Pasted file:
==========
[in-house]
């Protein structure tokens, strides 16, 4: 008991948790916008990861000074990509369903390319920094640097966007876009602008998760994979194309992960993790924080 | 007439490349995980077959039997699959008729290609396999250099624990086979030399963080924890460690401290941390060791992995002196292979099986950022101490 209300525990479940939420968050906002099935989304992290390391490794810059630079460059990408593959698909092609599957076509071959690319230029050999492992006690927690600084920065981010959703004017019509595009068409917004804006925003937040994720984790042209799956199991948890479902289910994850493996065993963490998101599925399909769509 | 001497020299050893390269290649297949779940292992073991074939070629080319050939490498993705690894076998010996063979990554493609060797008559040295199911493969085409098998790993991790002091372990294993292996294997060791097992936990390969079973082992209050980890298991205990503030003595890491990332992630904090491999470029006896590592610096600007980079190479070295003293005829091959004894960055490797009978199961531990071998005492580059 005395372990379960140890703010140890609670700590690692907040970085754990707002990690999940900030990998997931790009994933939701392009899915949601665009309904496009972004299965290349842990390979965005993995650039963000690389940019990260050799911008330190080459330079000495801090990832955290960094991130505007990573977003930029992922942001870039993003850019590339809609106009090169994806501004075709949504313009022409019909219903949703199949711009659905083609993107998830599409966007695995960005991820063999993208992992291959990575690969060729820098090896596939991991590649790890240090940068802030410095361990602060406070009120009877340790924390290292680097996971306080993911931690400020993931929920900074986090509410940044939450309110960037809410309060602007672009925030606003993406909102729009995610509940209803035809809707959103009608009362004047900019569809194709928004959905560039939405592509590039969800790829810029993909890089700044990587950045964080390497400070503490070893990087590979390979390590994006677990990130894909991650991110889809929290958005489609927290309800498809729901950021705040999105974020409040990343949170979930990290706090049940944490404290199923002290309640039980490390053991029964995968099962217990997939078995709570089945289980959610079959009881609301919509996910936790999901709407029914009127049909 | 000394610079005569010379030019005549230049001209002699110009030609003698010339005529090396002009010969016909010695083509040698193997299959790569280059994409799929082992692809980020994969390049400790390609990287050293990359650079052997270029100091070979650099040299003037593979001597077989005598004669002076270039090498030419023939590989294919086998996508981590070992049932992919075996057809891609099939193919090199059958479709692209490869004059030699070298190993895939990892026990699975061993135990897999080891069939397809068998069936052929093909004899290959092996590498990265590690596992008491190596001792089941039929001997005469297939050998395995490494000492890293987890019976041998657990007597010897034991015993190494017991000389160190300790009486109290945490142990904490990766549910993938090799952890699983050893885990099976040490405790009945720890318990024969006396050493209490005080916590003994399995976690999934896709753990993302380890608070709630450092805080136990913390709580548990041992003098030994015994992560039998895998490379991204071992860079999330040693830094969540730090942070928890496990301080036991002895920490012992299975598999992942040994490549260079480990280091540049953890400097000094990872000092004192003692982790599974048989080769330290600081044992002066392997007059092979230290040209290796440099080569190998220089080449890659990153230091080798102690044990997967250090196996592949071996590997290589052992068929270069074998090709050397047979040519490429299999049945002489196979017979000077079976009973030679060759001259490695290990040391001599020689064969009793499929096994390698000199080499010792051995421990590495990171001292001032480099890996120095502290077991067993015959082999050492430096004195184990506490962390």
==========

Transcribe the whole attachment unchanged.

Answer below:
[in-house]
């Protein structure tokens, strides 16, 4: 008991948790916008990861000074990509369903390319920094640097966007876009602008998760994979194309992960993790924080 | 007439490349995980077959039997699959008729290609396999250099624990086979030399963080924890460690401290941390060791992995002196292979099986950022101490 209300525990479940939420968050906002099935989304992290390391490794810059630079460059990408593959698909092609599957076509071959690319230029050999492992006690927690600084920065981010959703004017019509595009068409917004804006925003937040994720984790042209799956199991948890479902289910994850493996065993963490998101599925399909769509 | 001497020299050893390269290649297949779940292992073991074939070629080319050939490498993705690894076998010996063979990554493609060797008559040295199911493969085409098998790993991790002091372990294993292996294997060791097992936990390969079973082992209050980890298991205990503030003595890491990332992630904090491999470029006896590592610096600007980079190479070295003293005829091959004894960055490797009978199961531990071998005492580059 005395372990379960140890703010140890609670700590690692907040970085754990707002990690999940900030990998997931790009994933939701392009899915949601665009309904496009972004299965290349842990390979965005993995650039963000690389940019990260050799911008330190080459330079000495801090990832955290960094991130505007990573977003930029992922942001870039993003850019590339809609106009090169994806501004075709949504313009022409019909219903949703199949711009659905083609993107998830599409966007695995960005991820063999993208992992291959990575690969060729820098090896596939991991590649790890240090940068802030410095361990602060406070009120009877340790924390290292680097996971306080993911931690400020993931929920900074986090509410940044939450309110960037809410309060602007672009925030606003993406909102729009995610509940209803035809809707959103009608009362004047900019569809194709928004959905560039939405592509590039969800790829810029993909890089700044990587950045964080390497400070503490070893990087590979390979390590994006677990990130894909991650991110889809929290958005489609927290309800498809729901950021705040999105974020409040990343949170979930990290706090049940944490404290199923002290309640039980490390053991029964995968099962217990997939078995709570089945289980959610079959009881609301919509996910936790999901709407029914009127049909 | 000394610079005569010379030019005549230049001209002699110009030609003698010339005529090396002009010969016909010695083509040698193997299959790569280059994409799929082992692809980020994969390049400790390609990287050293990359650079052997270029100091070979650099040299003037593979001597077989005598004669002076270039090498030419023939590989294919086998996508981590070992049932992919075996057809891609099939193919090199059958479709692209490869004059030699070298190993895939990892026990699975061993135990897999080891069939397809068998069936052929093909004899290959092996590498990265590690596992008491190596001792089941039929001997005469297939050998395995490494000492890293987890019976041998657990007597010897034991015993190494017991000389160190300790009486109290945490142990904490990766549910993938090799952890699983050893885990099976040490405790009945720890318990024969006396050493209490005080916590003994399995976690999934896709753990993302380890608070709630450092805080136990913390709580548990041992003098030994015994992560039998895998490379991204071992860079999330040693830094969540730090942070928890496990301080036991002895920490012992299975598999992942040994490549260079480990280091540049953890400097000094990872000092004192003692982790599974048989080769330290600081044992002066392997007059092979230290040209290796440099080569190998220089080449890659990153230091080798102690044990997967250090196996592949071996590997290589052992068929270069074998090709050397047979040519490429299999049945002489196979017979000077079976009973030679060759001259490695290990040391001599020689064969009793499929096994390698000199080499010792051995421990590495990171001292001032480099890996120095502290077991067993015959082999050492430096004195184990506490962390």